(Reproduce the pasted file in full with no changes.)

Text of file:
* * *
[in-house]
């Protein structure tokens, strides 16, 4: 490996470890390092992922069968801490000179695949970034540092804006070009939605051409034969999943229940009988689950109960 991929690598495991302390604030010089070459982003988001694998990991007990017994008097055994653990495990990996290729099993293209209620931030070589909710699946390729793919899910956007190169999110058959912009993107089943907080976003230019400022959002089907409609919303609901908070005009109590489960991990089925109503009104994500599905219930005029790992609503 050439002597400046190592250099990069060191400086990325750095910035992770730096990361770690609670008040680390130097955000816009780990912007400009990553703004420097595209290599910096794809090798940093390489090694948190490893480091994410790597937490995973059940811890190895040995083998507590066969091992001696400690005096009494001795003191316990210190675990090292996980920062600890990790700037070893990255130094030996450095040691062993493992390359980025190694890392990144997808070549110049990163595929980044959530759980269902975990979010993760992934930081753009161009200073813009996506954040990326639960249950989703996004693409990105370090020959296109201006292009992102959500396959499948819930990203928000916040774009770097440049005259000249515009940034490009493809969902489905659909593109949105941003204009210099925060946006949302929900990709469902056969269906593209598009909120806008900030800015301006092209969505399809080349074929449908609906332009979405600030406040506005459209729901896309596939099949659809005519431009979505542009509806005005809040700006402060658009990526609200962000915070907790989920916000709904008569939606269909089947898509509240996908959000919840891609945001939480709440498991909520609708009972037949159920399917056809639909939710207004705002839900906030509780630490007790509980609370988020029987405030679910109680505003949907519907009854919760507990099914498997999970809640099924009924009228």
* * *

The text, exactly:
[in-house]
């Protein structure tokens, strides 16, 4: 490996470890390092992922069968801490000179695949970034540092804006070009939605051409034969999943229940009988689950109960 991929690598495991302390604030010089070459982003988001694998990991007990017994008097055994653990495990990996290729099993293209209620931030070589909710699946390729793919899910956007190169999110058959912009993107089943907080976003230019400022959002089907409609919303609901908070005009109590489960991990089925109503009104994500599905219930005029790992609503 050439002597400046190592250099990069060191400086990325750095910035992770730096990361770690609670008040680390130097955000816009780990912007400009990553703004420097595209290599910096794809090798940093390489090694948190490893480091994410790597937490995973059940811890190895040995083998507590066969091992001696400690005096009494001795003191316990210190675990090292996980920062600890990790700037070893990255130094030996450095040691062993493992390359980025190694890392990144997808070549110049990163595929980044959530759980269902975990979010993760992934930081753009161009200073813009996506954040990326639960249950989703996004693409990105370090020959296109201006292009992102959500396959499948819930990203928000916040774009770097440049005259000249515009940034490009493809969902489905659909593109949105941003204009210099925060946006949302929900990709469902056969269906593209598009909120806008900030800015301006092209969505399809080349074929449908609906332009979405600030406040506005459209729901896309596939099949659809005519431009979505542009509806005005809040700006402060658009990526609200962000915070907790989920916000709904008569939606269909089947898509509240996908959000919840891609945001939480709440498991909520609708009972037949159920399917056809639909939710207004705002839900906030509780630490007790509980609370988020029987405030679910109680505003949907519907009854919760507990099914498997999970809640099924009924009228």